Medieval movie review & film summary (2022)

ytsfreeSeptember 10, 2022

“Medieval” begins with a lot of expository dialogue and a couple of bone-crunching, but otherwise flat action scenes. This crash course in Czech history is often compelling for its intricate details, but rarely for its characterizations, dialogue, or dramatic tension. It does, however, feature Michael Caine as Lord Boresh, a surly imperial adviser who, for a few scenes, grumbles magisterially and also helps set up the movie’s plot. 

Speaking of the plot: after an overly complicated series of double crosses and secret allegiances, the sour-faced Žižka finds himself caught in a feud between the well-liked, but powerless Bohemian King Wenceslas (Karel Roden) and his conniving brother Sigismund (Matthew Goode). Žižka and his men are charged with abducting Lady Katherine (Sophie Lowe), the independent-minded fiancé of Lord Rosenberg (Til Schweiger), one of Sigismund’s allies. Žižka and Katherine instantly hit it off, though it’s never really clear why based on their halting conversations about God, or Foster and Lowe’s general lack of chemistry. 

Unfortunately, “Medieval” does not improve after Žižka takes it upon himself to protect Katherine from Sigismund, who wants to unseat his brother, and is also willing to betray his pal Rosenberg in order to do it. There’s some impressive antagonistic chemistry between Foster and Roland Møller, the latter of whom plays Torak, Sigismund’s main heavy.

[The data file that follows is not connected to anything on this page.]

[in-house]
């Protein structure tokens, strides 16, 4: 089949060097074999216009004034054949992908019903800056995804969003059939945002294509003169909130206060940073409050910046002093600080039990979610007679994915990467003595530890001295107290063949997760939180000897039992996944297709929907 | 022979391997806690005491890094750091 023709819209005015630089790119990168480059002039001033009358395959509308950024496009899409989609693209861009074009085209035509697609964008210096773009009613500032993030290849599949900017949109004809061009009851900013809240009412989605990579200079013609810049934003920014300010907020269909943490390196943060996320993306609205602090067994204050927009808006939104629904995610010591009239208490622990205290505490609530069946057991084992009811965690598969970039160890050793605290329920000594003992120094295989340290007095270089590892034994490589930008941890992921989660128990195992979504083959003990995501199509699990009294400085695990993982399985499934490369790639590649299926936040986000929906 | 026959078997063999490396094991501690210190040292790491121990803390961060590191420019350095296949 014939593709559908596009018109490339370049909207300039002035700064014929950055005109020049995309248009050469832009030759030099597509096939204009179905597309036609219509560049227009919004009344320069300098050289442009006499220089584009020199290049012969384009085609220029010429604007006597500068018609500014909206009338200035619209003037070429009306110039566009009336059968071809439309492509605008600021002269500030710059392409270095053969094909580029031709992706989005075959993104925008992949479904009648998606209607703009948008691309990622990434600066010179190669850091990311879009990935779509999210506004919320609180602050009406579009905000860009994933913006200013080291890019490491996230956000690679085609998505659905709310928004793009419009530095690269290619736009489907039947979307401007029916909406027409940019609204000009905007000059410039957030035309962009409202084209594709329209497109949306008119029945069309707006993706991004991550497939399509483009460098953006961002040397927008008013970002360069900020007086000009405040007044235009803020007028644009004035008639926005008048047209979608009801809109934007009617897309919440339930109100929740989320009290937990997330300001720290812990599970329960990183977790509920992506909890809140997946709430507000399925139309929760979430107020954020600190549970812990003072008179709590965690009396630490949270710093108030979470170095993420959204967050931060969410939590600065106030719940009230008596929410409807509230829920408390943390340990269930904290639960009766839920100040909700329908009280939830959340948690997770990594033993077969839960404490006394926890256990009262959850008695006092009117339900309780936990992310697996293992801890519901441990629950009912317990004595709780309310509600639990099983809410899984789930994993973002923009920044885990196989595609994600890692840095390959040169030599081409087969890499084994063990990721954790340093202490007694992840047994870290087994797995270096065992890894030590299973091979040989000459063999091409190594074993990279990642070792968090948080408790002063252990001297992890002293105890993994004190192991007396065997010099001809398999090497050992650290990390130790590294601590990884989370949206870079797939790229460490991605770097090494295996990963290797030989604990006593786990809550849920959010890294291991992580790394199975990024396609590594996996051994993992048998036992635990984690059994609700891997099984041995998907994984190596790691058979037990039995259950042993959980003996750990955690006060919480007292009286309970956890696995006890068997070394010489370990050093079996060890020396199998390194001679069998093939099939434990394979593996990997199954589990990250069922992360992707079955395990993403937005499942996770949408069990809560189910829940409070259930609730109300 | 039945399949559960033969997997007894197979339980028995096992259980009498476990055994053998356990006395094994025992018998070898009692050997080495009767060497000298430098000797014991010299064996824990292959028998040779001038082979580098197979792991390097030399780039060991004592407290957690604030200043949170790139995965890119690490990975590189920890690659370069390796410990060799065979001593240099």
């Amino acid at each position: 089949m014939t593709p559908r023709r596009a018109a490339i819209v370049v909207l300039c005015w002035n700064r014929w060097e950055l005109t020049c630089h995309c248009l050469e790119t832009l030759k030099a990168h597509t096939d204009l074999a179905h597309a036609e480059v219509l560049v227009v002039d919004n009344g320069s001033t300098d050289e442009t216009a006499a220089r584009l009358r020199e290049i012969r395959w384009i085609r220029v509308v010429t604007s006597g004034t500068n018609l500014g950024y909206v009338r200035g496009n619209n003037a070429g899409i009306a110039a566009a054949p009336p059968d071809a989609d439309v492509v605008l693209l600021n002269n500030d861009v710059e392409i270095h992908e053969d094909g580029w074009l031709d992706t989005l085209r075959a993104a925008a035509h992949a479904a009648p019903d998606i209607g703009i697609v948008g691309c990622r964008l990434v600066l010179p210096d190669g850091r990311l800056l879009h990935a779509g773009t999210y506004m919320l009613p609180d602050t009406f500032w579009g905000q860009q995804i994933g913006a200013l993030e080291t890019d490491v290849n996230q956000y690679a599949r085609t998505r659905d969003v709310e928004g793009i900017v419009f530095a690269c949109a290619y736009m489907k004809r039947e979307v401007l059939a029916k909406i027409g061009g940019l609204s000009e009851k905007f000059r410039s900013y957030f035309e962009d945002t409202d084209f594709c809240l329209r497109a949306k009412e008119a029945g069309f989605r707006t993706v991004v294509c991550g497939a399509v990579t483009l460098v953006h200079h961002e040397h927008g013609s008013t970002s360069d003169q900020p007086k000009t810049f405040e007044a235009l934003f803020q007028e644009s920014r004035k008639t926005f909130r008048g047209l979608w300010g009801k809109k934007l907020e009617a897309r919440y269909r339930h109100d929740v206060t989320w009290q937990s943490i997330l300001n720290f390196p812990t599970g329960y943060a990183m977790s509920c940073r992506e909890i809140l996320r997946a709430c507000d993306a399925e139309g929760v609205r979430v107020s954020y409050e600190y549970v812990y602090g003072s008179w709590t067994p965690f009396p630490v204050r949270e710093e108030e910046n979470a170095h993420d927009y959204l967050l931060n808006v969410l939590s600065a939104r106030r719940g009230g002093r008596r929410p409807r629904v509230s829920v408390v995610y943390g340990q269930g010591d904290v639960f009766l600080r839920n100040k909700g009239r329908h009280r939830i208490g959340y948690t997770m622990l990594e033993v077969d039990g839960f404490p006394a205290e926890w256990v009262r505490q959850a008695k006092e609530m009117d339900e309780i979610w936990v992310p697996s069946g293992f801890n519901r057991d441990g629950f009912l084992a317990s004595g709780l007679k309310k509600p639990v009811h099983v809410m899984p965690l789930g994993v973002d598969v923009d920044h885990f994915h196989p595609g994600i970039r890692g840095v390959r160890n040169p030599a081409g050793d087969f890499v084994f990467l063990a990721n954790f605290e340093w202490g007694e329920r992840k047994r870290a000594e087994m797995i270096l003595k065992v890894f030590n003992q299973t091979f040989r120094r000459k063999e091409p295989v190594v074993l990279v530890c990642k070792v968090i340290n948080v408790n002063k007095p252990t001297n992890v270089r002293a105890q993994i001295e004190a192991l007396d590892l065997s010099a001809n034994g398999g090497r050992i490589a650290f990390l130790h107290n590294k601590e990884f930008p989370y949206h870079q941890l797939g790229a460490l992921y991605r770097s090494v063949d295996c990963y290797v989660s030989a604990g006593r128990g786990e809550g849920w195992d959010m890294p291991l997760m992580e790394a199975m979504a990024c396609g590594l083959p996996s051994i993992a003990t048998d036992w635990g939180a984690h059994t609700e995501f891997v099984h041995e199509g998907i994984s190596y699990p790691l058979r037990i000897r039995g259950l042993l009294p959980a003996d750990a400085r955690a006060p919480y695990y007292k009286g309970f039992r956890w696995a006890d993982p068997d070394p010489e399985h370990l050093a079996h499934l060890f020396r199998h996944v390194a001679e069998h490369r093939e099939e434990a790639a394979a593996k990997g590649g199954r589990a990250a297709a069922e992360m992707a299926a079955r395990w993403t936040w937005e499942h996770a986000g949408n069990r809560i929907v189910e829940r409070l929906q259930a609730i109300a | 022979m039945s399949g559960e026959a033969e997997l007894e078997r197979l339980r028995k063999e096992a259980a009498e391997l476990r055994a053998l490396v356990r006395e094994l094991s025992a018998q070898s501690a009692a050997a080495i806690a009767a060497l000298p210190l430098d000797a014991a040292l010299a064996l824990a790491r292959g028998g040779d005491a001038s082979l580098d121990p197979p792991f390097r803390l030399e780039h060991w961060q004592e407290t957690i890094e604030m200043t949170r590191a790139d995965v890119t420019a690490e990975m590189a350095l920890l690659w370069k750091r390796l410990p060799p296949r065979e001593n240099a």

There’s also some appropriately upsetting battle scenes, all of which are either over-exposed or hyper-stylized to the point of distraction, and sometimes filmed with surreal and way too physically proximate hand-held camerawork, all of which approximates a sort of you-are-there derangement. Various body parts are smashed to bits, soldiers are knocked off their horses, and metal grinds against metal. The stuntwork and period weapons in these scenes all look fine, and some of the special effects and image-compositing look costly enough. But the real MVPs of “Medieval” are the foley artists and sound designers who made every metallic scrape and fleshy squelch seem more exciting than whatever’s shown on-screen.

There’s a heavy-osity in even these propulsive beat-’em-up sword-fights that creeps in from earlier dialogue scenes, which tend to drag on and look like somebody accidentally picked all the wrong settings on their new high-definition television. Too bad that, in conversation, Foster’s Žižka doesn’t get to say much that makes him seem like a game-changing leader. He tells his men that if they choose to fight with him, it would be for a “good cause” and “that’s a good death.” They respond by singing about being “God’s soldiers,” which seems presumptuous, but ok.


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